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Granite Belt's Girraween National Park celebrates 50 years

5 February 2016

Rock on! (L to R) Rangers Neal Holmes, Karl Braund and Jolene McLellan are ready to celebrate Girraween National Park's 50th birthday.

Rock on! (L to R) Rangers Neal Holmes, Karl Braund and Jolene McLellan are ready to celebrate Girraween National Park's 50th birthday.

Girraween National Park south of Stanthorpe is 50 years old on Valentine’s Day, and rangers will celebrate with those who love this Granite Belt park with a name meaning “place of flowers”.

Queensland Parks and Wildlife Service (QPWS) Visitor Management Ranger Jolene McLellan said Girraween grabbed many of its visitors and they keep coming back.

“Girraween is like nowhere else in Queensland,” Ms McLellan said.

“We see families bringing the next generation to introduce them to the famous spring wildflowers, the Pyramid, Sphinx and other massive granite features, and the abundant wildlife.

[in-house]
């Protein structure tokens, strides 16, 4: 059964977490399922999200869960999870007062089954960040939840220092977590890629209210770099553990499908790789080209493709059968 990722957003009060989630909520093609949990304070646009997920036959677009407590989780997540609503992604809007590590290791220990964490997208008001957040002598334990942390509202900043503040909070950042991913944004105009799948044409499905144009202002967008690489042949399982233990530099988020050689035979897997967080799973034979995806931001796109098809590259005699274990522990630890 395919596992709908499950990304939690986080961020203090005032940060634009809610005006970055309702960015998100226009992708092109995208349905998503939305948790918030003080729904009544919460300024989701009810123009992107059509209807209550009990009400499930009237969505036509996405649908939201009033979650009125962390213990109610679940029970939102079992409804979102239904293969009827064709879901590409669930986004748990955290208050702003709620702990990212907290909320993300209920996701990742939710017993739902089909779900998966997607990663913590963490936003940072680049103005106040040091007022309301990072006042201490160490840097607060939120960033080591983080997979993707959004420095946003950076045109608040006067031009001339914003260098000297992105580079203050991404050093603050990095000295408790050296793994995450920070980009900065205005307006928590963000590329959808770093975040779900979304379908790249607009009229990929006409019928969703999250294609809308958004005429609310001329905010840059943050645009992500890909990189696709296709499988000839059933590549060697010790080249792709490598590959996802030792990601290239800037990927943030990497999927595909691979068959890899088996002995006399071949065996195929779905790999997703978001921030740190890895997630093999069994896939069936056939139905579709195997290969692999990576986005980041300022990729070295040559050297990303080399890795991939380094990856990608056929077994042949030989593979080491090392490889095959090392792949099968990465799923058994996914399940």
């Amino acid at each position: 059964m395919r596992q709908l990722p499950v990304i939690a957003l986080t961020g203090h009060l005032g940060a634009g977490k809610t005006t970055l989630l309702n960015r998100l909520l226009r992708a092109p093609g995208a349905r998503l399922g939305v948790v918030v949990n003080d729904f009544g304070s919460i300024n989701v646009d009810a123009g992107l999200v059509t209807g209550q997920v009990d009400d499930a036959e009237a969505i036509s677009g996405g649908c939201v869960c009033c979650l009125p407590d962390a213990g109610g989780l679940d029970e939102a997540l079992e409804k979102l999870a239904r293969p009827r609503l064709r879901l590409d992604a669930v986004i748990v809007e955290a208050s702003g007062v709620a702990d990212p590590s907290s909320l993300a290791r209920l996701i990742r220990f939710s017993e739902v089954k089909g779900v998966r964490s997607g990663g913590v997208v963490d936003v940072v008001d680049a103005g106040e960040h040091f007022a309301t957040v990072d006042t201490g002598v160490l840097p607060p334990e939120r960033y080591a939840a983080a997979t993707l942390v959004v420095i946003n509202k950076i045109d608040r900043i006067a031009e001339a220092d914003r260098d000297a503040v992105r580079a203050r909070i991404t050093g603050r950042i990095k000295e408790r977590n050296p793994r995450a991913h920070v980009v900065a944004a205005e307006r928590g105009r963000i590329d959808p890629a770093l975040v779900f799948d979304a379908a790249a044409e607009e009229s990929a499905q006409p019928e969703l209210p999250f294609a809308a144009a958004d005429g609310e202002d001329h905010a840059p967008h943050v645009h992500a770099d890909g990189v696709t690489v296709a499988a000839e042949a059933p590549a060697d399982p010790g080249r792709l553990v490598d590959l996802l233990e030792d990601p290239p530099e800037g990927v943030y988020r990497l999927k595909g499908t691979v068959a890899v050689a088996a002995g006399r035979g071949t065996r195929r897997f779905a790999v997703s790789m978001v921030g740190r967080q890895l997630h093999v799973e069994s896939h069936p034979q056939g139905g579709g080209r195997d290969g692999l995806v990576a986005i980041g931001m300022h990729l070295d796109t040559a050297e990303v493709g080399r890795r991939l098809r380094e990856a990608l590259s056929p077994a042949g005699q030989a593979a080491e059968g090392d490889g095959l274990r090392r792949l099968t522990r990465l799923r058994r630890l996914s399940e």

“Some Brisbane people even come to experience our frosty winter nights they don’t get near the coast.

“We’re celebrating the park’s birthday all February and will mark the occasion on 13 February with family activities – a treasure hunt, guided walks, history displays, and a lantern parade by local school kids along Bald Rock Creek. Visitors are invited to bring a picnic lunch and join in the festivities.”

Ms McLellan said Girraween was declared in 1966 when Wyberba National Park, itself a combination of the earlier Bald Rock Creek and Castle Rock national parks, was combined with 52 hectares of land purchased from Napier Gunn.

“More land has been added since 1966, and Girraween now covers 11,800ha on the Queensland-New South Wales border,” she said.

“The park is a lasting tribute to Dr Spencer Roberts who campaigned in the 1920s for preservation of the habitat of the superb lyrebird and common wombat. It’s also a tribute to the work of more than 55 rangers over the decades.”

Ms McLellan said some retired rangers and others connected with the park were excited about reuniting on the birthday weekend and sharing many stories.

“It’s hard to keep away from Girraween – it just keeps pulling people back,” she said.

Information about Girraween is at www.npsr.qld.gov.au/parks/girraween/, while more details about the rich history of the park are at www.rymich.com/girraween/

Last updated
5 February 2016